TWO WAYS– Homage + Landscapes Artist Exhibition at SPAG Artists Studio
Friday, December 2, 6-9 PM, 25 France Street, Norwalk CT
“Two Ways” are what local artists Sergey Stepanenko and Bruce Horan will be showcasing at their collaborative artist exhibition at SPAG Artists Studio in Norwalk on Friday, December 2, from 6-9 PM.
Sergey Stepanenko graduated from art school in Frunze, Russia in addition to receiving a MA in book design from the Moscow Printing Institute. He studied with such renowned teachers and artists as Fyodor Stukoshin, a disciple of Alexander Osmerkin, and Natalia Goncharova, the daughter of Andrei Goncharov, Soviet theatre director, drama pedagogue and author, all of whom kept the traditions of Russian art of the early 20th century alive. Throughout the late 70s to mid 90s Sergey actively participated in exhibitions throughout Frunze, Crimea, and Moscow.
In 1995 Sergey came to the United States with his family and soon created a name for himself within the New York City art world, creating one-of-a-kind pieces for Presidential families and celebrities, as well as large-scale mural projects on a series of ships built in France for the Celebrity Cruise line. Sergey’s extensive travels are the inspiration behind his successful "Traveler Series”. Picasso remains one of Sergey’s greatest idols; not to imitate, but through the depiction of life through his paintings and the freedom of expression through his art form.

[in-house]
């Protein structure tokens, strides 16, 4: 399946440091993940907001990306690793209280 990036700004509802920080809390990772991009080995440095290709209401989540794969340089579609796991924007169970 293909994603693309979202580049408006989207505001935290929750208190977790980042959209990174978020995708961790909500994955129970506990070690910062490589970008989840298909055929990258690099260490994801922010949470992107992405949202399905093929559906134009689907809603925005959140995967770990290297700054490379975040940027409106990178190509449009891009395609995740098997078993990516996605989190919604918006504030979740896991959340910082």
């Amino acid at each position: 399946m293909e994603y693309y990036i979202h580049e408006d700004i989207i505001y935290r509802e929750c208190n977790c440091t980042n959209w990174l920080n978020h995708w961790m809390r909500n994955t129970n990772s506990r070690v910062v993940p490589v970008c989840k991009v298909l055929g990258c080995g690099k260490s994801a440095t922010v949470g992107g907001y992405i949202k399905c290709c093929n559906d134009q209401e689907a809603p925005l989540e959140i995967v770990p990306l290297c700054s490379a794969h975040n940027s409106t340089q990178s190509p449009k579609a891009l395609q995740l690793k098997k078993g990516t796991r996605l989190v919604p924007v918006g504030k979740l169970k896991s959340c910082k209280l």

Since receiving his MFA from Pratt Institute in Brooklyn, Bruce Horan has been working on a series of paintings and prints that capture his impressions and experiences of the complex and busy world around us. Bruce’s current work combines abstraction with landscape to create playful and colorful images that depict the energy, uniqueness, and somewhat chaotic nature of our environments. His surreal approach to interpreting the spaces where nature and civilization meet puts us in new territory that has a familiarity to itself but also leaves us wondering where and how such places exist. Building from abstraction, Bruce begins with simple shapes of flat color that morph into cityscapes and places of nature as the scenes develop. The images remain partially abstract and undefined, allowing the viewer to explore, discover and complete the landscapes presented. Often, objects and references to real-world curiosities make their way into the picture, allowing for new interpretation of the familiar and overlooked.
Learn more => http://www.brucehoran.com/